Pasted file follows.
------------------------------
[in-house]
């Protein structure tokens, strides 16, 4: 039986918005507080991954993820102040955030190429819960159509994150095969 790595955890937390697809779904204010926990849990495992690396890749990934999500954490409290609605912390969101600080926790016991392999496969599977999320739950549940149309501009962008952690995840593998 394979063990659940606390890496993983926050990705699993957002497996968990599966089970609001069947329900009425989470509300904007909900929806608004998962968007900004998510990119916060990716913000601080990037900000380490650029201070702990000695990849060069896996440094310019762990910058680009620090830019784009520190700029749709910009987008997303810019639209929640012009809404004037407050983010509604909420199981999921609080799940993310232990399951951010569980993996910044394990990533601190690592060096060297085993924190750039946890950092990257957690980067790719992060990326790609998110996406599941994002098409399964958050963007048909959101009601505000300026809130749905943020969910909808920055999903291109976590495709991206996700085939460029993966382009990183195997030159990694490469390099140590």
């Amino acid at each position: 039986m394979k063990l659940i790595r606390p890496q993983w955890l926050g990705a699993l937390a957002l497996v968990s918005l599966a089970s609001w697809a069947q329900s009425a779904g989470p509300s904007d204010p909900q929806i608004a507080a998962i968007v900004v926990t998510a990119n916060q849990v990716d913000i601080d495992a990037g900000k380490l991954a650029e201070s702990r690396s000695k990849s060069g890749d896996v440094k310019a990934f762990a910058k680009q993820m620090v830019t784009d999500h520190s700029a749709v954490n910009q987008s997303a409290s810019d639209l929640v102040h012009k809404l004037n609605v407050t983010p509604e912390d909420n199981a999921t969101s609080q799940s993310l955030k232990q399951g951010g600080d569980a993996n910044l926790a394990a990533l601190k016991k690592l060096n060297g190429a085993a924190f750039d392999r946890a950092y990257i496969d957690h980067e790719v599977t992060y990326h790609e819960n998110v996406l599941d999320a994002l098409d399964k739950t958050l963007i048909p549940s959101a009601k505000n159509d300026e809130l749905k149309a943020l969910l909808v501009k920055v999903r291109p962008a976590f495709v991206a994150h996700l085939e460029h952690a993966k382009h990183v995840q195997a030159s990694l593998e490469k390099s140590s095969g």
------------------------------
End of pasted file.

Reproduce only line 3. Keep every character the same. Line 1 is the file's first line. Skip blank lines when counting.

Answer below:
């Amino acid at each position: 039986m394979k063990l659940i790595r606390p890496q993983w955890l926050g990705a699993l937390a957002l497996v968990s918005l599966a089970s609001w697809a069947q329900s009425a779904g989470p509300s904007d204010p909900q929806i608004a507080a998962i968007v900004v926990t998510a990119n916060q849990v990716d913000i601080d495992a990037g900000k380490l991954a650029e201070s702990r690396s000695k990849s060069g890749d896996v440094k310019a990934f762990a910058k680009q993820m620090v830019t784009d999500h520190s700029a749709v954490n910009q987008s997303a409290s810019d639209l929640v102040h012009k809404l004037n609605v407050t983010p509604e912390d909420n199981a999921t969101s609080q799940s993310l955030k232990q399951g951010g600080d569980a993996n910044l926790a394990a990533l601190k016991k690592l060096n060297g190429a085993a924190f750039d392999r946890a950092y990257i496969d957690h980067e790719v599977t992060y990326h790609e819960n998110v996406l599941d999320a994002l098409d399964k739950t958050l963007i048909p549940s959101a009601k505000n159509d300026e809130l749905k149309a943020l969910l909808v501009k920055v999903r291109p962008a976590f495709v991206a994150h996700l085939e460029h952690a993966k382009h990183v995840q195997a030159s990694l593998e490469k390099s140590s095969g």